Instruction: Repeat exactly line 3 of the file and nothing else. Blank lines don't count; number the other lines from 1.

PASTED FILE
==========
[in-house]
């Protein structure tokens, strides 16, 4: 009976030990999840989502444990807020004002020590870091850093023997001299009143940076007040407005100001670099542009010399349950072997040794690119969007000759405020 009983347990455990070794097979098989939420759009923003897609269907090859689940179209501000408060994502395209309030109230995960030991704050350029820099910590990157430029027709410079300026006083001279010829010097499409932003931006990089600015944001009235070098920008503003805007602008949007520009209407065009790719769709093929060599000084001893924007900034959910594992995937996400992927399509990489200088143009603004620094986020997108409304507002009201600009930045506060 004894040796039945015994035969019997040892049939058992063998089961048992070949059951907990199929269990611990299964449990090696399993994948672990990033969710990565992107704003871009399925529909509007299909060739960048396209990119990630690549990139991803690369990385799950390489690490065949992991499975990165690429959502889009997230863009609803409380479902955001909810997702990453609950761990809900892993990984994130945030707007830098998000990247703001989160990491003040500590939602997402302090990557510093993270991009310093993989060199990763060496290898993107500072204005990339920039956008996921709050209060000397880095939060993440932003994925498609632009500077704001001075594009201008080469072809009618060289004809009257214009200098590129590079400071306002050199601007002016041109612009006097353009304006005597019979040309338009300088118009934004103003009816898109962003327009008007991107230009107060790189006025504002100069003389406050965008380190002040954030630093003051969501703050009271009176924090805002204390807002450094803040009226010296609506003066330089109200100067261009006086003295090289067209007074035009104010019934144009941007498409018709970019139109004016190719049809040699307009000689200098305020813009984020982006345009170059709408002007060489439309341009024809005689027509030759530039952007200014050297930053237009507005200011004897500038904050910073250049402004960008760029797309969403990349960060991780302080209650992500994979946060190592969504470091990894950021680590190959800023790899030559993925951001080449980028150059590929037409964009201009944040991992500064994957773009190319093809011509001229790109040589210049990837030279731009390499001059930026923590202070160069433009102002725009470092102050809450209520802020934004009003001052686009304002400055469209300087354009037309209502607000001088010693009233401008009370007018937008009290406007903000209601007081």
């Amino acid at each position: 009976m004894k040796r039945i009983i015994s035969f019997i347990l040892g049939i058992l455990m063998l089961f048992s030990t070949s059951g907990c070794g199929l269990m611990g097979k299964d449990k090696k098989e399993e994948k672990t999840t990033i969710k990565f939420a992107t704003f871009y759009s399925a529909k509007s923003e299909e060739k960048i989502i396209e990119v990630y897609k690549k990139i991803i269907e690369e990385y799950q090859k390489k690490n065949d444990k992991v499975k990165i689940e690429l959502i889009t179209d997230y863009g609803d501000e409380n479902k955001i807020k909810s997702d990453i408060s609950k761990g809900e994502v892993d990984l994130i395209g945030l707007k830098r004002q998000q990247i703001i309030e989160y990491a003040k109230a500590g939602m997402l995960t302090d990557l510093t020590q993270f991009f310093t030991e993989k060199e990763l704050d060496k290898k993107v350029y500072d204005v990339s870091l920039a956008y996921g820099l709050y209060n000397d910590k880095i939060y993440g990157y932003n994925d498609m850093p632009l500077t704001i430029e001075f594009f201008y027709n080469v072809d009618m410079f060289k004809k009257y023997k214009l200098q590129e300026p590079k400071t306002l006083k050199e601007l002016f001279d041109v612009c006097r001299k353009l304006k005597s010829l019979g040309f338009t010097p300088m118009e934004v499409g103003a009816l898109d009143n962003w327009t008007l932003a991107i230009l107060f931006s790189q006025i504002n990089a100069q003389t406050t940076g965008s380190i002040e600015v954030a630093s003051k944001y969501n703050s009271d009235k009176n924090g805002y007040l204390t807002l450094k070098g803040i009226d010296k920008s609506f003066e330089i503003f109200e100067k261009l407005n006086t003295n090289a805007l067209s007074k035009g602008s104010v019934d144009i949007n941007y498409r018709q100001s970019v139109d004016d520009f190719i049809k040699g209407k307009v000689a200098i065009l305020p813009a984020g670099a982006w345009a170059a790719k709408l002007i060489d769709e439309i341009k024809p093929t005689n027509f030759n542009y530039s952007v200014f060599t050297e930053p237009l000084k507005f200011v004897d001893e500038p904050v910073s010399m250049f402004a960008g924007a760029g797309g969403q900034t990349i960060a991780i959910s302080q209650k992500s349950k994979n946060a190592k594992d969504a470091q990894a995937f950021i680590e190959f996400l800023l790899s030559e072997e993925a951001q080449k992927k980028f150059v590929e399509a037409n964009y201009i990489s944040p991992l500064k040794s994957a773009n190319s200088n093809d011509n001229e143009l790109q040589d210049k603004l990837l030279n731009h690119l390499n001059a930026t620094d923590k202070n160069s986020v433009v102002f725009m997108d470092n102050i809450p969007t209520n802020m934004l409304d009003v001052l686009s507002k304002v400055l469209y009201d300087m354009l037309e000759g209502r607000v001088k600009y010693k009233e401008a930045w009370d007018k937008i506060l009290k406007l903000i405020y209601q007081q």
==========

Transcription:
């Amino acid at each position: 009976m004894k040796r039945i009983i015994s035969f019997i347990l040892g049939i058992l455990m063998l089961f048992s030990t070949s059951g907990c070794g199929l269990m611990g097979k299964d449990k090696k098989e399993e994948k672990t999840t990033i969710k990565f939420a992107t704003f871009y759009s399925a529909k509007s923003e299909e060739k960048i989502i396209e990119v990630y897609k690549k990139i991803i269907e690369e990385y799950q090859k390489k690490n065949d444990k992991v499975k990165i689940e690429l959502i889009t179209d997230y863009g609803d501000e409380n479902k955001i807020k909810s997702d990453i408060s609950k761990g809900e994502v892993d990984l994130i395209g945030l707007k830098r004002q998000q990247i703001i309030e989160y990491a003040k109230a500590g939602m997402l995960t302090d990557l510093t020590q993270f991009f310093t030991e993989k060199e990763l704050d060496k290898k993107v350029y500072d204005v990339s870091l920039a956008y996921g820099l709050y209060n000397d910590k880095i939060y993440g990157y932003n994925d498609m850093p632009l500077t704001i430029e001075f594009f201008y027709n080469v072809d009618m410079f060289k004809k009257y023997k214009l200098q590129e300026p590079k400071t306002l006083k050199e601007l002016f001279d041109v612009c006097r001299k353009l304006k005597s010829l019979g040309f338009t010097p300088m118009e934004v499409g103003a009816l898109d009143n962003w327009t008007l932003a991107i230009l107060f931006s790189q006025i504002n990089a100069q003389t406050t940076g965008s380190i002040e600015v954030a630093s003051k944001y969501n703050s009271d009235k009176n924090g805002y007040l204390t807002l450094k070098g803040i009226d010296k920008s609506f003066e330089i503003f109200e100067k261009l407005n006086t003295n090289a805007l067209s007074k035009g602008s104010v019934d144009i949007n941007y498409r018709q100001s970019v139109d004016d520009f190719i049809k040699g209407k307009v000689a200098i065009l305020p813009a984020g670099a982006w345009a170059a790719k709408l002007i060489d769709e439309i341009k024809p093929t005689n027509f030759n542009y530039s952007v200014f060599t050297e930053p237009l000084k507005f200011v004897d001893e500038p904050v910073s010399m250049f402004a960008g924007a760029g797309g969403q900034t990349i960060a991780i959910s302080q209650k992500s349950k994979n946060a190592k594992d969504a470091q990894a995937f950021i680590e190959f996400l800023l790899s030559e072997e993925a951001q080449k992927k980028f150059v590929e399509a037409n964009y201009i990489s944040p991992l500064k040794s994957a773009n190319s200088n093809d011509n001229e143009l790109q040589d210049k603004l990837l030279n731009h690119l390499n001059a930026t620094d923590k202070n160069s986020v433009v102002f725009m997108d470092n102050i809450p969007t209520n802020m934004l409304d009003v001052l686009s507002k304002v400055l469209y009201d300087m354009l037309e000759g209502r607000v001088k600009y010693k009233e401008a930045w009370d007018k937008i506060l009290k406007l903000i405020y209601q007081q």